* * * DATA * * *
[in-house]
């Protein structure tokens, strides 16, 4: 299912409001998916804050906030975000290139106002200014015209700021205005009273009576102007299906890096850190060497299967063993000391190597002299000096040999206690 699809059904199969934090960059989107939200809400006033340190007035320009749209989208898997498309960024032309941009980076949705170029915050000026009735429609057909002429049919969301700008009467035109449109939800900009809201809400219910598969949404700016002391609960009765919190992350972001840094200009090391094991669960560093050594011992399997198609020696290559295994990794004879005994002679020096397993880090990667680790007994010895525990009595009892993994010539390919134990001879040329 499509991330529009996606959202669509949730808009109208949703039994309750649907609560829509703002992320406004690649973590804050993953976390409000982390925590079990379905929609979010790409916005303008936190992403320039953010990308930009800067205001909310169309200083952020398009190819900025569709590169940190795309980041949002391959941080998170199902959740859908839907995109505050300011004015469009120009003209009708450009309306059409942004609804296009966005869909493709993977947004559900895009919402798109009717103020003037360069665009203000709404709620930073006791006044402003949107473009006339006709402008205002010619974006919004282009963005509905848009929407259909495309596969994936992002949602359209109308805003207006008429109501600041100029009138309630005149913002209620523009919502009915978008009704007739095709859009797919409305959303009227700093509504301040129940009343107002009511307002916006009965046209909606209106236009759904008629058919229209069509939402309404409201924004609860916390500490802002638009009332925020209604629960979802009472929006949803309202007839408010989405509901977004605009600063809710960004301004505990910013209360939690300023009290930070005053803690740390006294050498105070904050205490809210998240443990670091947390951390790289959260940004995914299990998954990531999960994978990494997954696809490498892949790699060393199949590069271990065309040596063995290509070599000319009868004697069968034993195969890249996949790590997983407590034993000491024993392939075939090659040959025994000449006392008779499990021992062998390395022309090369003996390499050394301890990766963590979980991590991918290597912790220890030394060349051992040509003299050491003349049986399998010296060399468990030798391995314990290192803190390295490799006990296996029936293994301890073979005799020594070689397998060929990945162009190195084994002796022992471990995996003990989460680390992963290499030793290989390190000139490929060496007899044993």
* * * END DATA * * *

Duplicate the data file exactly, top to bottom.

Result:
[in-house]
């Protein structure tokens, strides 16, 4: 299912409001998916804050906030975000290139106002200014015209700021205005009273009576102007299906890096850190060497299967063993000391190597002299000096040999206690 699809059904199969934090960059989107939200809400006033340190007035320009749209989208898997498309960024032309941009980076949705170029915050000026009735429609057909002429049919969301700008009467035109449109939800900009809201809400219910598969949404700016002391609960009765919190992350972001840094200009090391094991669960560093050594011992399997198609020696290559295994990794004879005994002679020096397993880090990667680790007994010895525990009595009892993994010539390919134990001879040329 499509991330529009996606959202669509949730808009109208949703039994309750649907609560829509703002992320406004690649973590804050993953976390409000982390925590079990379905929609979010790409916005303008936190992403320039953010990308930009800067205001909310169309200083952020398009190819900025569709590169940190795309980041949002391959941080998170199902959740859908839907995109505050300011004015469009120009003209009708450009309306059409942004609804296009966005869909493709993977947004559900895009919402798109009717103020003037360069665009203000709404709620930073006791006044402003949107473009006339006709402008205002010619974006919004282009963005509905848009929407259909495309596969994936992002949602359209109308805003207006008429109501600041100029009138309630005149913002209620523009919502009915978008009704007739095709859009797919409305959303009227700093509504301040129940009343107002009511307002916006009965046209909606209106236009759904008629058919229209069509939402309404409201924004609860916390500490802002638009009332925020209604629960979802009472929006949803309202007839408010989405509901977004605009600063809710960004301004505990910013209360939690300023009290930070005053803690740390006294050498105070904050205490809210998240443990670091947390951390790289959260940004995914299990998954990531999960994978990494997954696809490498892949790699060393199949590069271990065309040596063995290509070599000319009868004697069968034993195969890249996949790590997983407590034993000491024993392939075939090659040959025994000449006392008779499990021992062998390395022309090369003996390499050394301890990766963590979980991590991918290597912790220890030394060349051992040509003299050491003349049986399998010296060399468990030798391995314990290192803190390295490799006990296996029936293994301890073979005799020594070689397998060929990945162009190195084994002796022992471990995996003990989460680390992963290499030793290989390190000139490929060496007899044993």